In these two examples by coltrane and his quartet we

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section. In these two examples by Coltrane and his quartet we hear a style that is broad, open, and sweeping. There are few strong emphases on form, and the downbeat is not emphasized as much as it is in other examples. The walking base and symbol beat that characterized bebop are gone, replaced by drum pulses and more sustained tones. Since these pieces are modal, they are not interrupted by frequent chord changes. Together, these factors create a more continuous style, allowing the soloists more time to explore and interact. Not one to shy away from challenges, Coltrane experimented with Free Jazz and collective improvisation in the last phase of his career starting in 1965. He built a larger ensemble in the process. His interest in spirituality and transcendence in jazz continued to have influence on the musicians that followed him. Miles Davis influenced jazz (since 1950) more than Coltrane. We first encountered Davis in the 1940s playing Bebop with Charlie Parker. We heard him develop cool jazz in 1949 and modal jazz in 1959. Both of these styles had a slower pace, but modal jazz opened up more freedom for the players by eliminating the dependence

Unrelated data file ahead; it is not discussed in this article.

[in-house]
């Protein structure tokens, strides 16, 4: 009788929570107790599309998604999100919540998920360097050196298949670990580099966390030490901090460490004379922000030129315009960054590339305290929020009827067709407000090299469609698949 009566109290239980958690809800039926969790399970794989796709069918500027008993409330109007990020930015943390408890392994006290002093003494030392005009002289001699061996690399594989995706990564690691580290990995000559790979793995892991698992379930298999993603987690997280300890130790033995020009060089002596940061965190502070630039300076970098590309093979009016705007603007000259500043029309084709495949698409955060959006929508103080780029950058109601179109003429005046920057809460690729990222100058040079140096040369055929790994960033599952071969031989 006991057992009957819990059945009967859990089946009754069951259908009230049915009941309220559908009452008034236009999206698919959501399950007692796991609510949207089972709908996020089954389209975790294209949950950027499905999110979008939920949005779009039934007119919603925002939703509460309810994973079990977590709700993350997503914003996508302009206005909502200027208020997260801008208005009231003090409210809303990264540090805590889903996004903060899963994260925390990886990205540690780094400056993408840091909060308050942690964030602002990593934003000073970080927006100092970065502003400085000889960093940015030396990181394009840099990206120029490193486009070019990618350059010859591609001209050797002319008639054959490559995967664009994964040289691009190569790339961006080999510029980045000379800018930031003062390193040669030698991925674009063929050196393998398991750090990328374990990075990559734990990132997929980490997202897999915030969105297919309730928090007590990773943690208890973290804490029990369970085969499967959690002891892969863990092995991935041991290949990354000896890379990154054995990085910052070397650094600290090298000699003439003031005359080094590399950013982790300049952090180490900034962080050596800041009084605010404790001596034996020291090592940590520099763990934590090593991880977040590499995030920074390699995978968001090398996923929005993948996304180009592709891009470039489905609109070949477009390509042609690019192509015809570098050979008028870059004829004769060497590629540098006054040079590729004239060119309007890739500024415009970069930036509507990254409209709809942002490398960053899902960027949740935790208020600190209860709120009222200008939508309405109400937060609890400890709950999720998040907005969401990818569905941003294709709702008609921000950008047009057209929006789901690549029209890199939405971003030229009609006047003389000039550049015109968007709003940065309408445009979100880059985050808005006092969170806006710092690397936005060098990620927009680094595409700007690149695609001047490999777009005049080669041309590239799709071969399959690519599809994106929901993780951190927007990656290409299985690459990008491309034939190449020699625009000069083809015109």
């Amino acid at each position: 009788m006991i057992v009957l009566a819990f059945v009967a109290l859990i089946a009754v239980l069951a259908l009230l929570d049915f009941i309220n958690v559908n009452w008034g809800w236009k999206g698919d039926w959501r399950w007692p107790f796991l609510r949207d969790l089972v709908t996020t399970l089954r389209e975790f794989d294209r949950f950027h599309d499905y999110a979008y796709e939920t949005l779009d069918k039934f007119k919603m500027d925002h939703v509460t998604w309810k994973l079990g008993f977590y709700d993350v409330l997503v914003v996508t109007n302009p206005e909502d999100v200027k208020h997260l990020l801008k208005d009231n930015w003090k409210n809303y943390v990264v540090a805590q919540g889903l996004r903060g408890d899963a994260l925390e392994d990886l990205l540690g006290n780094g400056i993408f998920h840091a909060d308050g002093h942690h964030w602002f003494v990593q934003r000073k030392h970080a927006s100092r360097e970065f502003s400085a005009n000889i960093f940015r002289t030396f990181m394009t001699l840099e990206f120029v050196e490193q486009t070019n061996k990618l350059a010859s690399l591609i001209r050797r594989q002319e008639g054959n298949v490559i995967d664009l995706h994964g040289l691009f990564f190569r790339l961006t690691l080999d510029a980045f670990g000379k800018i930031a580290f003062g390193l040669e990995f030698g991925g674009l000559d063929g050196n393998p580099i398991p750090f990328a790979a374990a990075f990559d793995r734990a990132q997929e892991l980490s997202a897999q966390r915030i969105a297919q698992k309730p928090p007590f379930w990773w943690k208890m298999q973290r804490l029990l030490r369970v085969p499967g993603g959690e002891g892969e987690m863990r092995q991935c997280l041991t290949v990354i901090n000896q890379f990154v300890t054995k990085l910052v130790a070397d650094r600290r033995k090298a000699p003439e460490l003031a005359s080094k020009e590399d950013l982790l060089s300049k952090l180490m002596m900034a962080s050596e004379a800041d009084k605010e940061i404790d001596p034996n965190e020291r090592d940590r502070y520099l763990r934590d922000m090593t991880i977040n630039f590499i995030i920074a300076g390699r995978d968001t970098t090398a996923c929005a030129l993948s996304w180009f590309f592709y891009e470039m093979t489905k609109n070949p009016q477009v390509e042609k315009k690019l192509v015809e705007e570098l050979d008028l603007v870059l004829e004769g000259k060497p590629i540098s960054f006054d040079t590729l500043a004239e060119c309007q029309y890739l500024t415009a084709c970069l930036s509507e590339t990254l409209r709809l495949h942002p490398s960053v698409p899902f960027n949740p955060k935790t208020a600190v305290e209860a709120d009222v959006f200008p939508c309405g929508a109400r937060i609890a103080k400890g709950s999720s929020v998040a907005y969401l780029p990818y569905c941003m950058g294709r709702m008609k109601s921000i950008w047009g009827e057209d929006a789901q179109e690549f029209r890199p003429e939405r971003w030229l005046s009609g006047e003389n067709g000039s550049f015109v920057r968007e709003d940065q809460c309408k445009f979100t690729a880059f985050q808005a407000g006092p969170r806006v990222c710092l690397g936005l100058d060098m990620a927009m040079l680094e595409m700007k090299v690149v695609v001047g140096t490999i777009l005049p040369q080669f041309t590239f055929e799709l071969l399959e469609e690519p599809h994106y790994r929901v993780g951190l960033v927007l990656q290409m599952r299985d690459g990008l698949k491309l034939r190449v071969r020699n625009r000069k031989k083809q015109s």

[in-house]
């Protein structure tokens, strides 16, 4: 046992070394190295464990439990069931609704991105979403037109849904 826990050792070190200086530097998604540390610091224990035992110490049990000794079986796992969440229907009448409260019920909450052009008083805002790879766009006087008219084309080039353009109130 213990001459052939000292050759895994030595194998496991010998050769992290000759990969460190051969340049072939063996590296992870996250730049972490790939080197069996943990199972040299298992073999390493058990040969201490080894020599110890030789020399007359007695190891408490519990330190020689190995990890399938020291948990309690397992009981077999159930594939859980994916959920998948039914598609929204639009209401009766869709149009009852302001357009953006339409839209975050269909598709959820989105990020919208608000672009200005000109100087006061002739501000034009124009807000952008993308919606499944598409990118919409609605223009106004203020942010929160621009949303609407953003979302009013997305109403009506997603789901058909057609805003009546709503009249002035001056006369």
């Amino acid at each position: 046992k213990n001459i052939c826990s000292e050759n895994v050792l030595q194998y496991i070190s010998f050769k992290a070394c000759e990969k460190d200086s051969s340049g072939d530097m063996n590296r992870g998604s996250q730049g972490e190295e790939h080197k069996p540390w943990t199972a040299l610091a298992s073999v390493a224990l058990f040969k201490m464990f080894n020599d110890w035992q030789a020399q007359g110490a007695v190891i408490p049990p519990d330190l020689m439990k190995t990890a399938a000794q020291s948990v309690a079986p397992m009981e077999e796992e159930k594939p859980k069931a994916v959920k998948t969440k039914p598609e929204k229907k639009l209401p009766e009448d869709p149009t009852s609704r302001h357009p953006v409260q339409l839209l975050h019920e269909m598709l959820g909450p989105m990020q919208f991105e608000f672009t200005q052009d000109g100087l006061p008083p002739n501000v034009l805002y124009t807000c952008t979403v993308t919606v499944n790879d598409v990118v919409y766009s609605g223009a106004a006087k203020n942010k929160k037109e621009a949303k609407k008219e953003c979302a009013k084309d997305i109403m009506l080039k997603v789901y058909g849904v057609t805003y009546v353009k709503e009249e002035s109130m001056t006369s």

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on chord changes. In the mid 1960s Davis assembled an amazingly talented quintet that included Herbie Hancock on piano, Ron Carter on base, drummer Tony Williams, and saxophonist Wayne Shorter. All of these musicians were consummate improvisers. They played so well together that often they seemed to read each others minds. This group departed further from the Bebop tradition by avoiding traditional song forms, chord changes, and syncopation while using lots of musical space. Davis’ style responded to avant-garde jazz without abandoning traditional jazz rules. Example by the Davis quintet called Masquelero. The head melody and the form of this song are preplanned. But the piano, base, and drum parts, the tempo, and even the mode of this song are improvised. The performers of this song agree on them while playing the piece. Lets listen to the piece. This is the end of the head and the beginning of the trumpet and piano solo. What makes this recording different from Free Jazz is that even though the tempo, mode, and instrumental parts of the song are improvised, they still exist and the musicians still agree on them. You can hear this in the recording. There is a definite pulse, a mode, and a role for each instrument. By contrast, Free Jazz musicians like Ayler did away with factors like tempo mode altogether. Ayler’s piece had no clear mode or tempo, while Davis’ quintet still uses both the tempo and mode, they just leave it until the moment to decide exactly what they will be. In songs like Masquelero, we hear Davis responding to Free Jazz by engaging the structures of music in new ways to make room for the players to express themselves both individually and as a group. Rather than turning the rules on or off as Free Jazz artists did, Davis and his quintet worked together to create structures on the fly through improvisation. This generates a sound that is closer to Modal jazz than it is to avant-garde. Dissonances are less strong, timbres
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